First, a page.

• Juices 733 million litres and value of PKRs 79 billion
• Carbonated drinks are forecasted to grow at a Compounded Annual Growth Rate (CAGR) of 7.3%
• Juice industry is growing with 20% value and 7% volume.
• With current trends and CAGR the juice industry will become 199 billion value with 1 billion litres of
sale in 2023.
Taxing Sugar Sweetend beverages:
Why tax sugar-sweetened beverages?
Taxes have been shown to decrease consumption of SSBs.
• A tax on SSBs is an important first step in fighting obesity and obesity related diseases.
• Leading health organisations like the WHO have published guidelines saying individuals should
consume no more than 10% of total calories from added sugar.
• A Single 330 ml can of soda contains more than 9-11 tsp of added sugar the almost equivalent of the
maximum recommended daily intake by WHO.
• SSB taxes reach large numbers of people at relatively low cost. The tax is paid by everyone who buys
a sugary drink with Virtually no cost to the government- in fact it produces revenue.
• Universal healthy food policies are more cost-effective and can reach more people than individual
SSB taxes work: latest Global evidence
SSB tax in Mexico: a longitudinal study:
• Key takeaway: Consumption among the population surveyed reduced in the three years following
the tax implementation.
• 56% to 43% classified as medium high SSB consumer
Chile: A time series analysis (Cuadrado 2020):
• Soda (carbonates) prices increased by 5.6 %(no effect on juices)
• Effect 3 months after implementation.
• High pass-through rate than expected.
What do evaluation findings to date suggest?
• Evidence from Mexico, Chile, Portugal, Saudi Arabia Barbados, several U.S. cities and the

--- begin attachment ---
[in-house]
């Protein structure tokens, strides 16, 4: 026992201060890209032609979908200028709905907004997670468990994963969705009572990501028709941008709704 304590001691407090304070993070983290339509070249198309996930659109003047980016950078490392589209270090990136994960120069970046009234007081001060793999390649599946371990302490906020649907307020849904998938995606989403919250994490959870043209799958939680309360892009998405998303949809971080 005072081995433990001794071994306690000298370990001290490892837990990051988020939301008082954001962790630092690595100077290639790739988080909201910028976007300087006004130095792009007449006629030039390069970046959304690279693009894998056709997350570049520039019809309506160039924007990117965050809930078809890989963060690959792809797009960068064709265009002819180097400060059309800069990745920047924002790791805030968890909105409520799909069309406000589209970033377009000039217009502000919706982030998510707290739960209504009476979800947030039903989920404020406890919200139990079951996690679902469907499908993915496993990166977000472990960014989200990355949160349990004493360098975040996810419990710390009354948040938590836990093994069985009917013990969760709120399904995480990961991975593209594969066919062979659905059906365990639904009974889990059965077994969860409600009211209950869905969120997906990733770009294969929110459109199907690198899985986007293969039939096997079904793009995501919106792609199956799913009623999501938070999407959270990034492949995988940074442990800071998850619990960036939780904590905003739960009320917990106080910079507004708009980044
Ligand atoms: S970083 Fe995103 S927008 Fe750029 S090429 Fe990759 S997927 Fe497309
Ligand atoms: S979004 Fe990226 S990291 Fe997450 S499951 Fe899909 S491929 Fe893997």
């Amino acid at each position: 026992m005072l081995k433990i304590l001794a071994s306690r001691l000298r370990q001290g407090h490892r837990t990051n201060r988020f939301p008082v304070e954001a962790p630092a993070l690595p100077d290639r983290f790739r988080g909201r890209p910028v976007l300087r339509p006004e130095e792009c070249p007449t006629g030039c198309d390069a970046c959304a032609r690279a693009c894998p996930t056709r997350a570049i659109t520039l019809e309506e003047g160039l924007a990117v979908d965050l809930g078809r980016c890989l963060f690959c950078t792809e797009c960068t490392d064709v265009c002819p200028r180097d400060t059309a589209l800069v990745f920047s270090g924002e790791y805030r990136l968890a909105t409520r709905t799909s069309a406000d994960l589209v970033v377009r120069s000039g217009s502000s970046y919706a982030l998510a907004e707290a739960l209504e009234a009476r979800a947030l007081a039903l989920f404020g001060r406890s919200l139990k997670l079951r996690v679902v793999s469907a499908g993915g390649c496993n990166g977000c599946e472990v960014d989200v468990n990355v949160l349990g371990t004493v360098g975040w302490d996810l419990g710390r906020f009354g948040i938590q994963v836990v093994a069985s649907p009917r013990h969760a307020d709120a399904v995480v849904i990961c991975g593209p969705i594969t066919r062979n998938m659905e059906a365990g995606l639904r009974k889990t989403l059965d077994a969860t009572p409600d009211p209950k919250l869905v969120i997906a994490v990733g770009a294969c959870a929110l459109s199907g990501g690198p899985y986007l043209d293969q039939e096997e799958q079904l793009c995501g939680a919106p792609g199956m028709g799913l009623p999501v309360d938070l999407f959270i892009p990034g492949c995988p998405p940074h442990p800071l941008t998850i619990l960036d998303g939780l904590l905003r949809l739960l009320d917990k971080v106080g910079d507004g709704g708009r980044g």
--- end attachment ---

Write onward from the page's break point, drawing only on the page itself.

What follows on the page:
catalonia region of Spain Industry can cost-shift or even decide to eat part of the tax
• Consider package size; beverage types; location (urban/rural, type of stores income level of
neighbourhood) ;manufacturer vs. retailer behavior
• Taxes can help dampen demand for SSBs and shift demand to Healthier alternatives (like bottled
• No net change in employment due to substitutions and offsetting effects.
Impact of taxes on Reduction of obesity:
|Sr no||Country||Study method||Impact|
|Modeling||20% tax leads to 3% reduction in obesity and overweight and 1.6% reduction in type 2 Diabetes. The largest fact was found in rural young men.|
|2.||South Africa 2014
|Modeling||20% tax leads to 3.8% reduction in obesity prevalence in men and 2.4 % reduction in women|
|Modeling||20% tax leads to 2.7% reduction in obesity prevalence in men and 1.2 % reduction in women.Increase in tax revenue of 400 million dollars Annually|
|4.||United Kingdom 2013
|Modeling||20% tax reduced consumption of concentrated SSB 15% and non concentrated 16% reduce 2.2 % of obesity + overweight in adults. increase in tax revenue of 276 million annually.|